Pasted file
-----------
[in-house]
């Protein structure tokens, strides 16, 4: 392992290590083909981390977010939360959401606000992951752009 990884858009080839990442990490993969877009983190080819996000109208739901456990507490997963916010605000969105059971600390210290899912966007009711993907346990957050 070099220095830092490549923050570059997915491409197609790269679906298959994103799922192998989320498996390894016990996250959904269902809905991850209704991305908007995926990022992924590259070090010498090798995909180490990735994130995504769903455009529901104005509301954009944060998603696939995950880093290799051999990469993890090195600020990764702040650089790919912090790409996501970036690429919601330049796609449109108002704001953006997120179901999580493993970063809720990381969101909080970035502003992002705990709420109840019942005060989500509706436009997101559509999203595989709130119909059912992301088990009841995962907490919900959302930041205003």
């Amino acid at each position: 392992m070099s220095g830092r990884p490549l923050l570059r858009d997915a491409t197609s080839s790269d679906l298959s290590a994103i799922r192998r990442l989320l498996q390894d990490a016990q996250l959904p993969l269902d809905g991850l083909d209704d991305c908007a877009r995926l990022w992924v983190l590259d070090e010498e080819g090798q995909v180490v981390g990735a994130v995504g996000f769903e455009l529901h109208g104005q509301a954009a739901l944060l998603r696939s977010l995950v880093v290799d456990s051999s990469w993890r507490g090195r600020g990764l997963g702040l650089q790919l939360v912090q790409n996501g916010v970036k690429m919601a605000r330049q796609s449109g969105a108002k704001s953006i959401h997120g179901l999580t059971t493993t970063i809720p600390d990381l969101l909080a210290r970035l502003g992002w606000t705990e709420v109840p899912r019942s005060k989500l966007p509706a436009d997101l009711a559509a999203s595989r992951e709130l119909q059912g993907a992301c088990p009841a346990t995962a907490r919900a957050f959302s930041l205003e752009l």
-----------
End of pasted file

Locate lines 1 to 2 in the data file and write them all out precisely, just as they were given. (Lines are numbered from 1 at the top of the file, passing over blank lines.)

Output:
[in-house]
């Protein structure tokens, strides 16, 4: 392992290590083909981390977010939360959401606000992951752009 990884858009080839990442990490993969877009983190080819996000109208739901456990507490997963916010605000969105059971600390210290899912966007009711993907346990957050 070099220095830092490549923050570059997915491409197609790269679906298959994103799922192998989320498996390894016990996250959904269902809905991850209704991305908007995926990022992924590259070090010498090798995909180490990735994130995504769903455009529901104005509301954009944060998603696939995950880093290799051999990469993890090195600020990764702040650089790919912090790409996501970036690429919601330049796609449109108002704001953006997120179901999580493993970063809720990381969101909080970035502003992002705990709420109840019942005060989500509706436009997101559509999203595989709130119909059912992301088990009841995962907490919900959302930041205003």